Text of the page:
The measure of their achievement can be seen if we compare the 25 years since the Velvet Revolutions, with the fate of the infant democracies that emerged in Central Europe after the First World War.

The first time round, every one of those democracies fell – under pressure of home-grown extremism or invasion by one or more neighbours.

In this last quarter of a century, we have seen the democratic process take root and flourish.

The difference is that this time, the complex, detailed work of EU accession negotiations – with their multifarious chapters and benchmarks – provided a mechanism which we could use to embed the rule of law, democratic institutions and human rights in parts of our continent where those values and traditions had been crushed for most of the 20th century.

But these 2 achievements of the single market and the enlargement of democracies in Central Europe are of the past generation.

So what are the great economic and political challenges that face Europe – and which require British leadership – today? I will talk about 4.

None can be overcome by one country acting on their own – not us; not France; not Germany. And I look forward with optimism and determination to our country leading and shaping the European response to those common challenges.

The first challenge is economic.

Global competition and digital technology are now dramatically shaking up the ways in which we and other advanced economies do business.

Unless we raise our game in terms of competitiveness, the next generation of Europeans will not be able to afford the standard of living or the social protection or the public services that our peoples expect to enjoy as their entitlement today.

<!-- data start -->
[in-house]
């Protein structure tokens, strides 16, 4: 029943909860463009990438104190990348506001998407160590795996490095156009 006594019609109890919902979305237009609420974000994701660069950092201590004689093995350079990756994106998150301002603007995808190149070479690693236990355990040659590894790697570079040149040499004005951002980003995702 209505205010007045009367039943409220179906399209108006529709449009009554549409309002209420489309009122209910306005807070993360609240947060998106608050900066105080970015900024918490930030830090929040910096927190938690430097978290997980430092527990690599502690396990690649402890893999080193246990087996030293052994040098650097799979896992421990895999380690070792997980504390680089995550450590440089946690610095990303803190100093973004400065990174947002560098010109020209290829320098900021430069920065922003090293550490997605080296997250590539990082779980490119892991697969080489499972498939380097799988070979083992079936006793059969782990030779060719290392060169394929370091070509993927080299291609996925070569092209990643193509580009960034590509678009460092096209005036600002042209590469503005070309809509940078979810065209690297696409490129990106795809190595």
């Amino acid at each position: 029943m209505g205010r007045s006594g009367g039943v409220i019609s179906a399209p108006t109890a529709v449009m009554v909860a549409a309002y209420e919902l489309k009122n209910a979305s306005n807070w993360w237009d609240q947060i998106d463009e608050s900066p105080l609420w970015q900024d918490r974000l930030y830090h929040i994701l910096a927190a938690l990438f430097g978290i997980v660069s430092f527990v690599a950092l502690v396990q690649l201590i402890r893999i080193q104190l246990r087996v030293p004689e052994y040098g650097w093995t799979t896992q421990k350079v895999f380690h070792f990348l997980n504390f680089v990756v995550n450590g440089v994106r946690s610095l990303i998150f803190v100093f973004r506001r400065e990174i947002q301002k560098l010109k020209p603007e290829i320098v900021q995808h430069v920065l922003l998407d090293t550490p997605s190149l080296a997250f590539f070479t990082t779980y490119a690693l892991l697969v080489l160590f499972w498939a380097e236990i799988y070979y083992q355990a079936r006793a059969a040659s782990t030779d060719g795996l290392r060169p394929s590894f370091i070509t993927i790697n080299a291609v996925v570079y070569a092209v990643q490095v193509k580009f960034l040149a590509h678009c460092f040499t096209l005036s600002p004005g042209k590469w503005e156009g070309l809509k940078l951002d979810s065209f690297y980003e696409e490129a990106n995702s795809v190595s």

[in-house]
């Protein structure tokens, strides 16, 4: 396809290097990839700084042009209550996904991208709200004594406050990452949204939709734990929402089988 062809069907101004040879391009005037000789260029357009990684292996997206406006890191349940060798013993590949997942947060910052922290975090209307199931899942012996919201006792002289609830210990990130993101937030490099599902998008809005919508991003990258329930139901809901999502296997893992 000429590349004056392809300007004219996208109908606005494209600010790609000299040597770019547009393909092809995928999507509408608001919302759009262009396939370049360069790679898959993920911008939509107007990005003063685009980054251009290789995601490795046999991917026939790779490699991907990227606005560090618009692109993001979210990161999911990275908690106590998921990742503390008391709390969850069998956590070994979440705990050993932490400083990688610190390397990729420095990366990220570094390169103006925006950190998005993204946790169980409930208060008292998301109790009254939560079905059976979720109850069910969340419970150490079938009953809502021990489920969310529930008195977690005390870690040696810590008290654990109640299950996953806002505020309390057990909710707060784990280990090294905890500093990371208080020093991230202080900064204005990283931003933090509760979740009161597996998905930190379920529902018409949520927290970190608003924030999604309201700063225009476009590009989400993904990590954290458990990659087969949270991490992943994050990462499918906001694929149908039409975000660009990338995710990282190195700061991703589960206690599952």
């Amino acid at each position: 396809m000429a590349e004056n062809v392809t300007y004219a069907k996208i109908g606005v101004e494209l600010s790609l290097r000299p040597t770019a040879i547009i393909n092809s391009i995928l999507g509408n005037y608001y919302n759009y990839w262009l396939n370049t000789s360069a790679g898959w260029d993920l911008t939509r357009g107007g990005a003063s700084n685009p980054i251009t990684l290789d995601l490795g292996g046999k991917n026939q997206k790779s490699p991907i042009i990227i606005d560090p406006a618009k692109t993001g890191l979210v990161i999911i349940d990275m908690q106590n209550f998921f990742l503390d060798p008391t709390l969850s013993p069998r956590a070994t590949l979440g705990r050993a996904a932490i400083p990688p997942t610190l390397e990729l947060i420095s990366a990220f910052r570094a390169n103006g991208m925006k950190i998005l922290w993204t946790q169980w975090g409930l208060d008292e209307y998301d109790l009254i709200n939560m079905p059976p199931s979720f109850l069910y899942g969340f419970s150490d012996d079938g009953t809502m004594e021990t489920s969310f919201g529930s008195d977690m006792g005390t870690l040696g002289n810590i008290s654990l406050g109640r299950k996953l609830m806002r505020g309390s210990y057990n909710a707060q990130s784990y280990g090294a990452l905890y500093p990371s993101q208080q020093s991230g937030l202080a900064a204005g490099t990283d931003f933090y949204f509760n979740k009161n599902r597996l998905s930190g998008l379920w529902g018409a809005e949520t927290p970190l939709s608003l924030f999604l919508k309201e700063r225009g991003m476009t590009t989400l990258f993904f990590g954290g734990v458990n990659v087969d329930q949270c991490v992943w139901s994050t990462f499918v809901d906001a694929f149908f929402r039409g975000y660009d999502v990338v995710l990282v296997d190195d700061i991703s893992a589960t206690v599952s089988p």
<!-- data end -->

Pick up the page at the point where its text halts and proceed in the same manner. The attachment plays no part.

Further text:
We need to give all British and European businesses, whether they sell goods or services, the advantages of a home market on a continental scale.

At the same time we need regulation that is proportionate to the problem it is designed to tackle – which is why the Commission’s acceptance of sectoral regulatory burden reduction targets, and the ability to review the existing acquis, that we secured in February are so important.

And we need to redouble efforts to remove the costs that harm growth and stifle the creation of new jobs.

We also need to harness the collective weight of Europe – 500 million people – to forge new trade agreements: with the US, Asia and Latin America.

That would give our businesses easier access to world markets, so they can seize the opportunity to sell our goods and services to hundreds of millions of new customers in the emerging economies.

Tackling the economic challenge must start with the single market.

I understand why people sometimes complain about EU regulations, and sometimes they have good reason to do so. But we should not forget that having one set of regulations governing trade across 28 countries and 500 million people, can simplify bureaucracy, strip out transaction costs and allow firms to do business across our continent with astonishing ease.

And if we consider the alternatives; even if EU regulations did not have the force of law here, they would in the other 27 member states places UK businesses will want to carry on selling to even in the event of exit. Which means that firms could face having to follow one set of rules to sell here and other to sell into the rest of Europe. Not a recipe for success or for keeping costs down.